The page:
Eng­land’s Un­sung Com­posers: Peter Cork

This England - - Contents - Peter Wors­ley

Peter Thor­ring­ton Cork is best re­mem­bered as the pi­ano teacher of Dud­ley Moore, with whom he kept in touch right up un­til the lat­ter’s un­timely death through a de­bil­i­tat­ing ill­ness. Cork, who never mar­ried, de­voted his whole life to help­ing oth­ers in self­ef­fac­ing Chris­tian ser­vice. Born at Water­beach in Cam­bridgeshire in 1926, where his fa­ther was the Bap­tist min­is­ter, the fam­ily later moved to Ash­ford in Kent where his par­ents bought him an up­right pi­ano on which, with help­ful tu­ition, he raced through the grades and scored the high­est exam marks in the county.

While study­ing to be a mu­sic teacher at Gold­smiths Col­lege dur­ing the Sec­ond World War, he wrote a dis­ser­ta­tion on film mu­sic and went on to study un­der Gor­don Ja­cob at the Royal Col­lege of Mu­sic, both men lov­ing tra­di­tional mu­si­cal struc­ture and good, sweep­ing tunes. Both Cork and his fa­ther (who was not sup­posed to go to cine­mas but loved film mu­sic like his son), sur­rep­ti­tiously at­tended mati­nees of Korn­gold’s films, es­pe­cially Robin Hood star­ring Er­rol Flynn as the hero with Basil Rath­bone as the vil­lain­ous Sir Guy of Gis­bourne.

He met Dud­ley Moore while teach­ing at Da­gen­ham County High School and helped his pupil win a mu­sic schol­ar­ship to Ox­ford. Dud­ley never for­got his en­cour­age­ment and they later at­tended the Ed­in­burgh Fes­ti­val to­gether. Af­ter he moved to Hol­ly­wood for his film ca­reer, Moore wrote reg­u­lar letters back to his men­tor, and in 2006 these were pub­lished posthu­mously in book form.

Cork later taught at Clapham in south Lon­don but in 1977 he gave up teach­ing and be­gan work­ing for the BBC on spe­cial com­mis­sions, as well as com­pos­ing li­brary mu­sic in which he used ev­ery pos­si­ble style from Vic­to­rian pas­tiche to big band jazz. Cus­tom-com­posed scores were not com­mon on tele­vi­sion at the time but his gen­eral works were used ex­ten­sively, one num­ber be­com­ing the sig­na­ture tune for the Chan­nel 4 se­ries, The Years Ahead. Un­like tele­vi­sion, how­ever, ra­dio pro­duc­ers were al­lowed to com­mis­sion orig­i­nal mu­sic and Cork worked with a num­ber of peo­ple on Ra­dios 3 and 4.

In 1994, he wrote the script and mu­sic for a much-praised drama­tised doc­u­men­tary, The Road from Mar­riage Farm, telling the story of his grand­par­ents. Through­out the 1990s, he also re­leased a

se­ries of well-re­viewed CDS of his own mu­sic, in­clud­ing a cham­ber suite inspired by Lewis Car­roll’s Alice Through the Look­ing Glass which, to­gether with a three-part or­ches­tral suite, A Man of Kent (Rom­ney Marsh, Alkham Val­ley, White Cliffs), was recorded by the Royal Bal­let Sin­fo­nia un­der Gavin Suther­land, and fea­tured on Brian Kay’s Light Mu­sic Pro­gramme and also in the 2011 Light Fan­tas­tic sea­son, both on Ra­dio 3. Among his other ma­jor com­po­si­tions were A Suite of Car­ols, two op­erettas The Bells of Craxmin­ster and The White Bird plus Wartime Pic­nics, a gen­tle love af­fair con­ducted in Kent un­der the threat of in­va­sion and aerial at­tacks. A Coun­try Cal­en­dar evoked scenes from ru­ral life dur­ing the Thir­ties and For­ties, in both words and mu­sic.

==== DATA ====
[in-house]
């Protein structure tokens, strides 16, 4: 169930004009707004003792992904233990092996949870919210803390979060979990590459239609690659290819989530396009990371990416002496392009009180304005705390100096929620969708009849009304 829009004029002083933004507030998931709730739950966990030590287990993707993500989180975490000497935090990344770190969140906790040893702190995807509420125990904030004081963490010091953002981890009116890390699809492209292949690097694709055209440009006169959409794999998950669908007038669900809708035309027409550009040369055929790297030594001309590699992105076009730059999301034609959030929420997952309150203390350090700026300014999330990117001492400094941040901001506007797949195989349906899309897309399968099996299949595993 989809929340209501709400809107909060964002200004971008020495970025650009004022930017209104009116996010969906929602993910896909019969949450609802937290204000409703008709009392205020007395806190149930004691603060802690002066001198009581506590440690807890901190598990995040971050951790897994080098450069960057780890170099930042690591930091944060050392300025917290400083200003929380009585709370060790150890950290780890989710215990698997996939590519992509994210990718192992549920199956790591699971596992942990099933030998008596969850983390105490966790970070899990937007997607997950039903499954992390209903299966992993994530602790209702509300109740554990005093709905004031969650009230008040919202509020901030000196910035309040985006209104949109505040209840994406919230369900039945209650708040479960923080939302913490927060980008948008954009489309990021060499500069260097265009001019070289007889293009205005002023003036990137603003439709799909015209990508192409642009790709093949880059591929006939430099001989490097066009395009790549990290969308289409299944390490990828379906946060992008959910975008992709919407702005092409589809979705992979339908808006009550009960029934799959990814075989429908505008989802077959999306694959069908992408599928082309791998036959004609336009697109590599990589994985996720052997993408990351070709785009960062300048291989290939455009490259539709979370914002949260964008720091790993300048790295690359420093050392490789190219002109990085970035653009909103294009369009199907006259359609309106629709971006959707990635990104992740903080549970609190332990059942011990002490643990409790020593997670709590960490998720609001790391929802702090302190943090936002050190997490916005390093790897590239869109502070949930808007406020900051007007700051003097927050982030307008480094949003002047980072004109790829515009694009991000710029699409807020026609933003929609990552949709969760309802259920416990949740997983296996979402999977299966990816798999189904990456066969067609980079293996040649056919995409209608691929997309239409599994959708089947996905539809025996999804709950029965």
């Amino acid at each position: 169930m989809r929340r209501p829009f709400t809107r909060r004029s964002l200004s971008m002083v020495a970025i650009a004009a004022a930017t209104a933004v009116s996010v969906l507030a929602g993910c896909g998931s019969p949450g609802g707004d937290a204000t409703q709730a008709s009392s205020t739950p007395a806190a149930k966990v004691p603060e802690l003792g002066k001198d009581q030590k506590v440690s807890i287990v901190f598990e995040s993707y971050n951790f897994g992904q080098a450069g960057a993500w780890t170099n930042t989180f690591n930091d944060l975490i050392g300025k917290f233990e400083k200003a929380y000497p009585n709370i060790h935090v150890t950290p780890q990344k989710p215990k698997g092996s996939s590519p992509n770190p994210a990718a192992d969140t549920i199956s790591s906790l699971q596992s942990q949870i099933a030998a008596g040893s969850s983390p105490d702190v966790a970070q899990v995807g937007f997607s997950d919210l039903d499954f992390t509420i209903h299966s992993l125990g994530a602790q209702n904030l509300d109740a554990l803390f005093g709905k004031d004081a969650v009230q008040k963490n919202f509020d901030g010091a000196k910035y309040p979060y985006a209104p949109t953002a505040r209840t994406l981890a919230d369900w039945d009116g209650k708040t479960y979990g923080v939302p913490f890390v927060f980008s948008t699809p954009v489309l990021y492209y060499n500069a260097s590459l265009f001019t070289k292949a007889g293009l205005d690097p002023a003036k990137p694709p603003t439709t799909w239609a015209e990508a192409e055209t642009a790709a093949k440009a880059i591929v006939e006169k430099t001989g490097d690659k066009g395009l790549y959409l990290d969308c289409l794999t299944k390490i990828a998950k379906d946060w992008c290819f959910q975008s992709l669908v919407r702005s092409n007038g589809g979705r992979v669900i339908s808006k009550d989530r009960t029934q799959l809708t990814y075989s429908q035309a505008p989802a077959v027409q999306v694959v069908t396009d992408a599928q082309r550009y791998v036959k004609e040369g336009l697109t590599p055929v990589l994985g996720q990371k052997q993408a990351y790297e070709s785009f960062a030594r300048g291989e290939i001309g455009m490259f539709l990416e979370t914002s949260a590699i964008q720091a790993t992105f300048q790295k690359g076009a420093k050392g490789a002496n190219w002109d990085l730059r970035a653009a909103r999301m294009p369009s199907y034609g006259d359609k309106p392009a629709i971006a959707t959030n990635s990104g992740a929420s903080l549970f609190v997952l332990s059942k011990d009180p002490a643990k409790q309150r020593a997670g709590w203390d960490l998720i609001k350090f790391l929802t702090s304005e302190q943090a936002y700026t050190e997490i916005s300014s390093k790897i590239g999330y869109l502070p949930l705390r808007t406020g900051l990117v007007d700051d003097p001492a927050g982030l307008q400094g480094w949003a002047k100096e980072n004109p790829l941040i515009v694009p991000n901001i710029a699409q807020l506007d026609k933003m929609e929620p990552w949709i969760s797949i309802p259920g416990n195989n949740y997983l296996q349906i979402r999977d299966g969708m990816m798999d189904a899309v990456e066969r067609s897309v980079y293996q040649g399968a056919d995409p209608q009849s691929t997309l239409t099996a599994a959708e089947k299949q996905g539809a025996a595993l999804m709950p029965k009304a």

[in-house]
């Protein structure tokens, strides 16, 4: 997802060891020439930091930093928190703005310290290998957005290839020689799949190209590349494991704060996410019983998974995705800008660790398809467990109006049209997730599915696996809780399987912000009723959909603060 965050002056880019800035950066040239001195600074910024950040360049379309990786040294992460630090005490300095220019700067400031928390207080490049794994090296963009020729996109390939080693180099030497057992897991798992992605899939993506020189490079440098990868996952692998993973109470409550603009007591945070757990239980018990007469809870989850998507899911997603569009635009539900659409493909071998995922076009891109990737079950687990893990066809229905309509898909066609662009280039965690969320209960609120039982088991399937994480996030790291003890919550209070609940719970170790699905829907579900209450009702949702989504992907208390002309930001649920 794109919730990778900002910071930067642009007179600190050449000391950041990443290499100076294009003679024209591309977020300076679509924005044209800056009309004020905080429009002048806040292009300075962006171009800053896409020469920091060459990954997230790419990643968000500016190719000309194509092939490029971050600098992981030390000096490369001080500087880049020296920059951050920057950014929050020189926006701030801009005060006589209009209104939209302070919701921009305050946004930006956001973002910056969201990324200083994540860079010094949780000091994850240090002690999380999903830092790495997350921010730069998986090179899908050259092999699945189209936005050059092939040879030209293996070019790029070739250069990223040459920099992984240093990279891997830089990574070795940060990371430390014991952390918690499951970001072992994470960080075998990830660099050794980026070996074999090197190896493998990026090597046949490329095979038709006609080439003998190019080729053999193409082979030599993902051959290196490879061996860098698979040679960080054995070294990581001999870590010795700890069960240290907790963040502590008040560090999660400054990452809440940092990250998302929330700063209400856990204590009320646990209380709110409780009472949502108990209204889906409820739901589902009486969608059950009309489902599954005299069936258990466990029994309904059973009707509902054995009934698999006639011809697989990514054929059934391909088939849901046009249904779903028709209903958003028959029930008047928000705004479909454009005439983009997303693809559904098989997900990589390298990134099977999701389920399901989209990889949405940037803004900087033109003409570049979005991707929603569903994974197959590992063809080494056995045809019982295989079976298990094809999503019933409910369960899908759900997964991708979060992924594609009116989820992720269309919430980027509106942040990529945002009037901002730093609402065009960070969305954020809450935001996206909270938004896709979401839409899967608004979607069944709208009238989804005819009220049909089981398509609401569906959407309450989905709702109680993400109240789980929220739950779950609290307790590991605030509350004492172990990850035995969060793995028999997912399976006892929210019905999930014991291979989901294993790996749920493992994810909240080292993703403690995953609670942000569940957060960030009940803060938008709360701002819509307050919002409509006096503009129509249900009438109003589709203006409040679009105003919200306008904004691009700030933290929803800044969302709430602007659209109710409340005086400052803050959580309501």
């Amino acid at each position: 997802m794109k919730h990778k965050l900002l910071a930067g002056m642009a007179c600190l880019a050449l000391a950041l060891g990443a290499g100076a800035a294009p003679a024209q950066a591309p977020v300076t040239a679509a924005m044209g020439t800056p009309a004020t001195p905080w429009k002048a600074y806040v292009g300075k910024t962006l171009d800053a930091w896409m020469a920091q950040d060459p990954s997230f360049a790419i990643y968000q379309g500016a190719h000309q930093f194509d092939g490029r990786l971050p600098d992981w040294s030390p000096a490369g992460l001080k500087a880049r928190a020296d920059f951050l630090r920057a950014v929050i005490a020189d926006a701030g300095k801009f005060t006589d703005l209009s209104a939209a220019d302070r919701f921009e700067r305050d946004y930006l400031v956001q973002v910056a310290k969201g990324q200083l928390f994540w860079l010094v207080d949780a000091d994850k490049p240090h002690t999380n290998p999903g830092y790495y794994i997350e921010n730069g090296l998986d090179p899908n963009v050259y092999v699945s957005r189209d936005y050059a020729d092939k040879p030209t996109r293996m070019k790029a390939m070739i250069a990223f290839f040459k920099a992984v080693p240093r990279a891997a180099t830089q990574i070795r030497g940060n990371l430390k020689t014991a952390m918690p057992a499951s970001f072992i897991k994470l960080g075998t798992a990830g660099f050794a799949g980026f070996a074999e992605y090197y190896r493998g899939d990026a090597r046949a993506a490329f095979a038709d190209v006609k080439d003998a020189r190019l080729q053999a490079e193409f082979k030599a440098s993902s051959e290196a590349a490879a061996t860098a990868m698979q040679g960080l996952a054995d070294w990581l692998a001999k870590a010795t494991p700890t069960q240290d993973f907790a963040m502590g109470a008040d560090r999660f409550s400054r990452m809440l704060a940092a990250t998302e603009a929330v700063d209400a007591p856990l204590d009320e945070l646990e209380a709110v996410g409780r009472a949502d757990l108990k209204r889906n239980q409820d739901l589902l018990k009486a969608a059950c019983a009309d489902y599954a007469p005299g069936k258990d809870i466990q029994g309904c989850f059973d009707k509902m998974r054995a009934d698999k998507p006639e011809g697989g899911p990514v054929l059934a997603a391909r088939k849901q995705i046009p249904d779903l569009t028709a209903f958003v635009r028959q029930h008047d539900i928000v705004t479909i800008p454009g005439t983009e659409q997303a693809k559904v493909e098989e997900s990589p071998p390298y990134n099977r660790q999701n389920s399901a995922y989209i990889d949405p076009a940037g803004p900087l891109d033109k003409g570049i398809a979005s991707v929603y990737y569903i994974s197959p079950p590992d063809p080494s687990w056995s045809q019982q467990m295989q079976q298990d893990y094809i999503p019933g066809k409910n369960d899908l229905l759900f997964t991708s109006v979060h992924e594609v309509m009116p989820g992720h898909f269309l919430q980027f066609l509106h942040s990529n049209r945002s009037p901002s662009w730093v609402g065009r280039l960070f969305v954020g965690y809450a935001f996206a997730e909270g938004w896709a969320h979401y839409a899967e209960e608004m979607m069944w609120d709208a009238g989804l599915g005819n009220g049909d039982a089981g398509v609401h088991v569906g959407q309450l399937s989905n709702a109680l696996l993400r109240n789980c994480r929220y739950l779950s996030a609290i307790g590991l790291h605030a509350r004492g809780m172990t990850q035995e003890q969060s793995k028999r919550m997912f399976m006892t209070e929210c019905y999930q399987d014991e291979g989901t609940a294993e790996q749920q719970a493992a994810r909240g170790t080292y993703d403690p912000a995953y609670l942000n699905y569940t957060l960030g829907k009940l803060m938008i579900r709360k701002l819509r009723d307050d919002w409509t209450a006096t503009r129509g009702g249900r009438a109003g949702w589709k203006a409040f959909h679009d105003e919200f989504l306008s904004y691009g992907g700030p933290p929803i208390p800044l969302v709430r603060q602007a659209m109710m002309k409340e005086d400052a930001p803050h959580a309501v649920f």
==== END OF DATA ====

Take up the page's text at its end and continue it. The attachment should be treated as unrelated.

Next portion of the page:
Cork re­tained a close cir­cle of friends and en­joyed long walks with them in the Kent coun­try­side right up un­til his 80th birth­day (he died in 2012). Like many tune­ful com­posers of his time he was ap­pre­ci­ated lo­cally but never made the na­tional stage. Even so, it is the cre­ative ge­nius of men and women like him who make up the back­bone of our mu­si­cal so­ci­ety and we should be grate­ful — un­sung they may be but we are def­i­nitely in their debt.

Dud­ley Moore was cer­tainly ap­pre­cia­tive of his mu­si­cal men­tor and owed his glit­ter­ing ca­reer, al­beit cut short in tragic cir­cum­stances via a de­gen­er­a­tive brain dis­ease, to a ded­i­cated teacher who ex­pended much time and ef­fort on his be­half, and on so many oth­ers in his long and pro­duc­tive life. Fa­mous? No! Worth­while? Yes!

Other ma­jor works by Peter Cork which it would be nice to see recorded:

Lon­don in the Thir­ties (suite for brass) Bowler Hats and City Pave­ments; Kof­fee at the Kar­doma; Af­ter­noon in Lime­house; Teatime Tango at the Ritz; First House at Hack­ney Em­pire; Westminster Bridge at Sunset; Morn­ing on Horse Guards Pa­rade.

Spirit of Christ­mas (can­tata for mixed voices) Christ­mas Bells Will Ring; On the Ice be­fore Christ­mas; Christ­mas Eve in City Churches; Do You Re­mem­ber the Christ­mas of 1942?; Old­fash­ioned Christ­mas; Christ­mas is Over. Sur­rey Con­certo Walk­ing Out in Wap­ping

‘...it is the cre­ative ge­nius of men and women like him who make up the back­bone of our mu­si­cal so­ci­ety’

Peter Cork had a close cir­cle of friends in Kent and those who at­tended his me­mo­rial ser­vice were ad­dressed by two great friends with whom he col­lab­o­rated closely on his mu­sic. Piers Plowright, a well-known BBC pro­ducer (top right), and one of his ded­i­cat

The Kent coun­try­side inspired Peter Cork, and “Wartime Pic­nics” is a gen­tle love story set on the coastal chalk cliffs while deadly aerial com­bat is tak­ing place over­head. The pic­ture above was taken not far from Alkham near Dover while to the right is th

A rare im­age of Peter Cork with his pro­tege, Dud­ley Moore, at the Ed­in­burgh Fes­ti­val. Af­ter he set­tled in Hol­ly­wood, Moore wrote al­most 50 letters to his men­tor which were even­tu­ally pub­lished in book form. A keen walker, even into his 80s (right), Cork b

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